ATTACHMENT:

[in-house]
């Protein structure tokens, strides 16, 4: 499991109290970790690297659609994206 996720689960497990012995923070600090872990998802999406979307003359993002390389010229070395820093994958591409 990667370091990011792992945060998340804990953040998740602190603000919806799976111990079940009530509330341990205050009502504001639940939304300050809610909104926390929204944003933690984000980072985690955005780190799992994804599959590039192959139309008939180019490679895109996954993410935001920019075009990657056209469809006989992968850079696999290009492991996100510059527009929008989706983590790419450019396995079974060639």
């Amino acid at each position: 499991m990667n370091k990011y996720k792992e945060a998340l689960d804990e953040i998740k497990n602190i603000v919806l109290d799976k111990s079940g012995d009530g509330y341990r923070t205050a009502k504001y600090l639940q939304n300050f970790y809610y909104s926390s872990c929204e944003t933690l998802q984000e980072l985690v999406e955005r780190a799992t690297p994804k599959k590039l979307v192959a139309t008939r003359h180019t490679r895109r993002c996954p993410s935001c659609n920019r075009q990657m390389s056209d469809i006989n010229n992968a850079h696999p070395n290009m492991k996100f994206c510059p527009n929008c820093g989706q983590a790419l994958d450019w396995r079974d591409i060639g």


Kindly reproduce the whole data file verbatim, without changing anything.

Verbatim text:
[in-house]
């Protein structure tokens, strides 16, 4: 499991109290970790690297659609994206 996720689960497990012995923070600090872990998802999406979307003359993002390389010229070395820093994958591409 990667370091990011792992945060998340804990953040998740602190603000919806799976111990079940009530509330341990205050009502504001639940939304300050809610909104926390929204944003933690984000980072985690955005780190799992994804599959590039192959139309008939180019490679895109996954993410935001920019075009990657056209469809006989992968850079696999290009492991996100510059527009929008989706983590790419450019396995079974060639």
């Amino acid at each position: 499991m990667n370091k990011y996720k792992e945060a998340l689960d804990e953040i998740k497990n602190i603000v919806l109290d799976k111990s079940g012995d009530g509330y341990r923070t205050a009502k504001y600090l639940q939304n300050f970790y809610y909104s926390s872990c929204e944003t933690l998802q984000e980072l985690v999406e955005r780190a799992t690297p994804k599959k590039l979307v192959a139309t008939r003359h180019t490679r895109r993002c996954p993410s935001c659609n920019r075009q990657m390389s056209d469809i006989n010229n992968a850079h696999p070395n290009m492991k996100f994206c510059p527009n929008c820093g989706q983590a790419l994958d450019w396995r079974d591409i060639g």